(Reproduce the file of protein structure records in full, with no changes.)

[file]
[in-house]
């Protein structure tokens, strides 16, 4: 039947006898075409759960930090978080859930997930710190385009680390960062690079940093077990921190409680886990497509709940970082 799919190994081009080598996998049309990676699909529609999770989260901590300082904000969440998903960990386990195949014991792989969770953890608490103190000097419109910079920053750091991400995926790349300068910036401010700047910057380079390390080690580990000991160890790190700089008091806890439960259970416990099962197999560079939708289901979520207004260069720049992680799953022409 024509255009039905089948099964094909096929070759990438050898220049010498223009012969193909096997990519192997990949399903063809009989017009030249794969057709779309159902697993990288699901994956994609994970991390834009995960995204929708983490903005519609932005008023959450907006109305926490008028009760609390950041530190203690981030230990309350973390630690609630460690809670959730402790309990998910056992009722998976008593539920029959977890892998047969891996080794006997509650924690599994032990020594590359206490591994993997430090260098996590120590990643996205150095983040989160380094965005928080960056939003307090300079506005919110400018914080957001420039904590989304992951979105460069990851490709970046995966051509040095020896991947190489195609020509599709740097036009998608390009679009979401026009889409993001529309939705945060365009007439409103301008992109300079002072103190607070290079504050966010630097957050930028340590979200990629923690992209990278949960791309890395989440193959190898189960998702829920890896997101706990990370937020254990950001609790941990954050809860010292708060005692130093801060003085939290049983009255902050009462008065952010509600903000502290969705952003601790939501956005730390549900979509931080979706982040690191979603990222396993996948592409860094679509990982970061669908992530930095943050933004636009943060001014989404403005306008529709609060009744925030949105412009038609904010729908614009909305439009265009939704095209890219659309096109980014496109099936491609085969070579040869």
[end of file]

[in-house]
């Protein structure tokens, strides 16, 4: 039947006898075409759960930090978080859930997930710190385009680390960062690079940093077990921190409680886990497509709940970082 799919190994081009080598996998049309990676699909529609999770989260901590300082904000969440998903960990386990195949014991792989969770953890608490103190000097419109910079920053750091991400995926790349300068910036401010700047910057380079390390080690580990000991160890790190700089008091806890439960259970416990099962197999560079939708289901979520207004260069720049992680799953022409 024509255009039905089948099964094909096929070759990438050898220049010498223009012969193909096997990519192997990949399903063809009989017009030249794969057709779309159902697993990288699901994956994609994970991390834009995960995204929708983490903005519609932005008023959450907006109305926490008028009760609390950041530190203690981030230990309350973390630690609630460690809670959730402790309990998910056992009722998976008593539920029959977890892998047969891996080794006997509650924690599994032990020594590359206490591994993997430090260098996590120590990643996205150095983040989160380094965005928080960056939003307090300079506005919110400018914080957001420039904590989304992951979105460069990851490709970046995966051509040095020896991947190489195609020509599709740097036009998608390009679009979401026009889409993001529309939705945060365009007439409103301008992109300079002072103190607070290079504050966010630097957050930028340590979200990629923690992209990278949960791309890395989440193959190898189960998702829920890896997101706990990370937020254990950001609790941990954050809860010292708060005692130093801060003085939290049983009255902050009462008065952010509600903000502290969705952003601790939501956005730390549900979509931080979706982040690191979603990222396993996948592409860094679509990982970061669908992530930095943050933004636009943060001014989404403005306008529709609060009744925030949105412009038609904010729908614009909305439009265009939704095209890219659309096109980014496109099936491609085969070579040869």